ADHD Prescription Drugs (cont.)
Annette (Gbemudu) Ogbru, PharmD, MBA
Dr. Gbemudu received her B.S. in Biochemistry from Nova Southeastern University, her PharmD degree from University of Maryland, and MBA degree from University of Baltimore. She completed a one year post-doctoral fellowship with Rutgers University and Bristol Myers Squibb.
Omudhome Ogbru, PharmD
Dr. Ogbru received his Doctorate in Pharmacy from the University of the Pacific School of Pharmacy in 1995. He completed a Pharmacy Practice Residency at the University of Arizona/University Medical Center in 1996. He was a Professor of Pharmacy Practice and a Regional Clerkship Coordinator for the University of the Pacific School of Pharmacy from 1996-99.
In this Article
- Overview of Adult ADHD
- For what conditions are ADHD medications used?
- What are the different types of ADHD drugs?
- What are the non-stimulating ADHD medications for adults?
- Are there differences among ADHD drugs?
- What are the side effects of ADHD drugs?
- What are the warnings/precautions when using ADHD drugs?
- ADHD medications for adults with anxiety
- ADHD medications for adults with high blood pressure
- What are the drug interactions of ADHD drugs?
- What are some examples of ADHD drugs?
ADHD medications for adults with anxiety
Adult patients with an anxiety disorder as well as ADHD should be first treated for the primary condition. ADHD symptoms should be treated if they still persist after resolution of anxiety symptoms. However it is important to first investigate whether the anxiety symptoms are as a result of ADHD. In this case, effective treatment of ADHD would most likely resolve the anxiety as well. However, there is conflicting data on whether stimulant medications can improve anxiety symptoms. A study of 42 patients with ADHD and comorbid anxiety found that treatment with methylphenidate had a beneficial effect on anxiety symptoms. However other studies have shown that stimulants have no effect on anxiety.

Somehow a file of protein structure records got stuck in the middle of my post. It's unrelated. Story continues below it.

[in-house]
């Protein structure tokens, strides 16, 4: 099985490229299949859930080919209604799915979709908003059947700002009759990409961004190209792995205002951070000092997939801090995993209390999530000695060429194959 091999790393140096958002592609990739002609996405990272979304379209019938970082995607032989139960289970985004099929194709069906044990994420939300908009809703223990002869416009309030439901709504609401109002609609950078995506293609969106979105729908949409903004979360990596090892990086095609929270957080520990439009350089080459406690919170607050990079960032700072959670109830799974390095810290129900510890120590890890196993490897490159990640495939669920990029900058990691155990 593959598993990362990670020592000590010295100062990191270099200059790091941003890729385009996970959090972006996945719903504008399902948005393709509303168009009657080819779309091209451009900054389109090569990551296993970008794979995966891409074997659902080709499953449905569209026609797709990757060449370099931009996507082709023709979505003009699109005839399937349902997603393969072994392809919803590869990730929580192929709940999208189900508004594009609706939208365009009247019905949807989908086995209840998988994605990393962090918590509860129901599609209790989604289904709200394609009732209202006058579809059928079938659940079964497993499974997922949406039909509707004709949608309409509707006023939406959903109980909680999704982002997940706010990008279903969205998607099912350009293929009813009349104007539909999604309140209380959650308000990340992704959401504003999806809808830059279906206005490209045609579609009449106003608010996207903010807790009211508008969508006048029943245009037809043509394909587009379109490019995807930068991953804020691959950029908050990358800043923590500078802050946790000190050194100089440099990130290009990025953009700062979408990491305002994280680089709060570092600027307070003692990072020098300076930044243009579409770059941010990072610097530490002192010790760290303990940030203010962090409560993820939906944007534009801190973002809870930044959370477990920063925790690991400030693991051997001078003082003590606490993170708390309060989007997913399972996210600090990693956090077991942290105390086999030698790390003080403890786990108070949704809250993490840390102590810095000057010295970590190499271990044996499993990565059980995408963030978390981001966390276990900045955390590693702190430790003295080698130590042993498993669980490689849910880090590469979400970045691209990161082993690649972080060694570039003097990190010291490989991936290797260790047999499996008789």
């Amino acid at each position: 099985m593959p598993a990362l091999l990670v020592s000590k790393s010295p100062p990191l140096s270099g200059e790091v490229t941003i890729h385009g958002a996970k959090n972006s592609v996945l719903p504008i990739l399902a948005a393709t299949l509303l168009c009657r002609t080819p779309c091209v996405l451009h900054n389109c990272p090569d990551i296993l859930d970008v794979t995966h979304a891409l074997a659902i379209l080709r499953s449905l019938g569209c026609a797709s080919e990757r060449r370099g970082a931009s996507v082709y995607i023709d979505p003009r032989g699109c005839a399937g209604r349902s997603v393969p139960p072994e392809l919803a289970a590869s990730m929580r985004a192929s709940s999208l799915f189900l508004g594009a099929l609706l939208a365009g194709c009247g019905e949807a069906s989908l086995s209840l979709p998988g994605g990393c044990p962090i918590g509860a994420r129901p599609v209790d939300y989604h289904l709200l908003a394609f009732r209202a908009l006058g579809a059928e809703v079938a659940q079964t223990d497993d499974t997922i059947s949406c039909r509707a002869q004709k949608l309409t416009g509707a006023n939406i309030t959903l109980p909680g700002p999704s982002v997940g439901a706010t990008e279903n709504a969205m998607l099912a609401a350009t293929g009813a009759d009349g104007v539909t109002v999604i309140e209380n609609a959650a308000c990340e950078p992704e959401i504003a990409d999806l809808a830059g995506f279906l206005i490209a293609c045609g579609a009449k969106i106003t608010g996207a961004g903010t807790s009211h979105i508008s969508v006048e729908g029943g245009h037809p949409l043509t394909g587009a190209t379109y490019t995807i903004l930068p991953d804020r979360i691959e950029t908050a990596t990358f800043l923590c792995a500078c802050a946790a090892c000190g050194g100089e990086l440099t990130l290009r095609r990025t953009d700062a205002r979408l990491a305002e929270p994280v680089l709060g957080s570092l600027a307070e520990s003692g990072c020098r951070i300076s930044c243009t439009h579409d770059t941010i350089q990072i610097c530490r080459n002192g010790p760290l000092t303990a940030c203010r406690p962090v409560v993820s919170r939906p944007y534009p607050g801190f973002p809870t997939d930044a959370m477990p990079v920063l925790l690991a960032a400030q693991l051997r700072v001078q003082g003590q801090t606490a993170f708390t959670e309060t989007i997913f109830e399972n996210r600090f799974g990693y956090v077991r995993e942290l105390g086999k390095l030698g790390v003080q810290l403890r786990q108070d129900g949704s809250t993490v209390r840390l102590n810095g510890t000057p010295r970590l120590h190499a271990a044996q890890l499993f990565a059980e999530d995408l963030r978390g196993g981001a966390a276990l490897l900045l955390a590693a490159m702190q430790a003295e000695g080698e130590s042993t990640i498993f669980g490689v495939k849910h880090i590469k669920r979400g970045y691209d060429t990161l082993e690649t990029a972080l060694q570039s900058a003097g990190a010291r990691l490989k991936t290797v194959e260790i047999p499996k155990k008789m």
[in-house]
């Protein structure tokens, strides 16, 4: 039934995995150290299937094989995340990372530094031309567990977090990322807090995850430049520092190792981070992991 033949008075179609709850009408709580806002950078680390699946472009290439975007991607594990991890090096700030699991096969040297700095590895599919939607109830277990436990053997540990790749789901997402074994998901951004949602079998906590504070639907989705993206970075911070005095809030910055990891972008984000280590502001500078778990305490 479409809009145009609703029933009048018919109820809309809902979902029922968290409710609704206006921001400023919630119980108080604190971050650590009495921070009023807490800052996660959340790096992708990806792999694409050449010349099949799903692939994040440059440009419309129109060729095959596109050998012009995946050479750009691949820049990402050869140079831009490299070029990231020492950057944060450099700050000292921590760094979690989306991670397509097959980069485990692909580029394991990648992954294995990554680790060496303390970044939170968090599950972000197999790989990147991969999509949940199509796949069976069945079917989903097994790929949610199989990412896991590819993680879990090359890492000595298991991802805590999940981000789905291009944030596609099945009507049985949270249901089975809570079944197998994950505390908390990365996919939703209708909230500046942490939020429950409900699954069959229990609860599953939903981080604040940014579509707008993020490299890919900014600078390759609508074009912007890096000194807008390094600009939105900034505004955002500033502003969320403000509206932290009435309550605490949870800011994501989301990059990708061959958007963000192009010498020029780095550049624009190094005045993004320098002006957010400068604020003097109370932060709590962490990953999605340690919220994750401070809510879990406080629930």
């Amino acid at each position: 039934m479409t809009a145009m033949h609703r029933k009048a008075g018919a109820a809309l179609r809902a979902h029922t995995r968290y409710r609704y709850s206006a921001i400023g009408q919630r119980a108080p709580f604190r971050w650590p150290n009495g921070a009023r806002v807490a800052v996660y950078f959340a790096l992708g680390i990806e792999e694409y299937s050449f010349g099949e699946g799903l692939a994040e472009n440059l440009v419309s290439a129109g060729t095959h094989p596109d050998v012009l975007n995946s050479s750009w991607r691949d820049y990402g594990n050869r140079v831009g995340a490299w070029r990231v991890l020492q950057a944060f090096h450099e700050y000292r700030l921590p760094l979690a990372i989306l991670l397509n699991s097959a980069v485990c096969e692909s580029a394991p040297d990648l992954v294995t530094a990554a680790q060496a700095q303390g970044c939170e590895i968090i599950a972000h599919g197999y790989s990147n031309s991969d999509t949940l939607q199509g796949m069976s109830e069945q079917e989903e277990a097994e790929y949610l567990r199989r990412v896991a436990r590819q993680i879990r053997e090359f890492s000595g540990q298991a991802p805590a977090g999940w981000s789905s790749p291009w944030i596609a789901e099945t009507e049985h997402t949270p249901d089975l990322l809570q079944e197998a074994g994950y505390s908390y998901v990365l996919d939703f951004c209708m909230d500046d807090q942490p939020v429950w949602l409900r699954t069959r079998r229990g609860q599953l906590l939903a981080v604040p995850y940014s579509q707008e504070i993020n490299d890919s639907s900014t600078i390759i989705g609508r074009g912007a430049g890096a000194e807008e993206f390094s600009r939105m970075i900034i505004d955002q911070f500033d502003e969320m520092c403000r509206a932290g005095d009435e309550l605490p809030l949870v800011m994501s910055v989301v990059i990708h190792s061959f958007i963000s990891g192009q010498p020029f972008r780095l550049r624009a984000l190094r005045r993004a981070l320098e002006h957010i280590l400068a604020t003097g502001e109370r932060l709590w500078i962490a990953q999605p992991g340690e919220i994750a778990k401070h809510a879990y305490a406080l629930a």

ADHD medications for adults with high blood pressure
ADHD medications such as methamphetamine, methylphenidate and atomoxetine can increase blood pressure and heart rate and lead to myocardial infarction and sudden unexplained death (SUD). Although they are contraindicated for use in patients with cardiac disease, hypertension is a precaution, not an absolute contraindication.
If elevation of blood pressure occurs while taking these medications, the dose may need to be reduced or the medication may need to be discontinued. Treatment with an antihypertensive medication may also be necessary. Periodic blood pressure and heart rate monitoring is recommended in all patients taking methylphenidate. For atomoxetine, blood pressure and heart rate testing is recommended when starting therapy, after increase in doses, and periodically throughout therapy. There are no specific guidelines recommending certain medications for adults with ADHD and high blood pressure.
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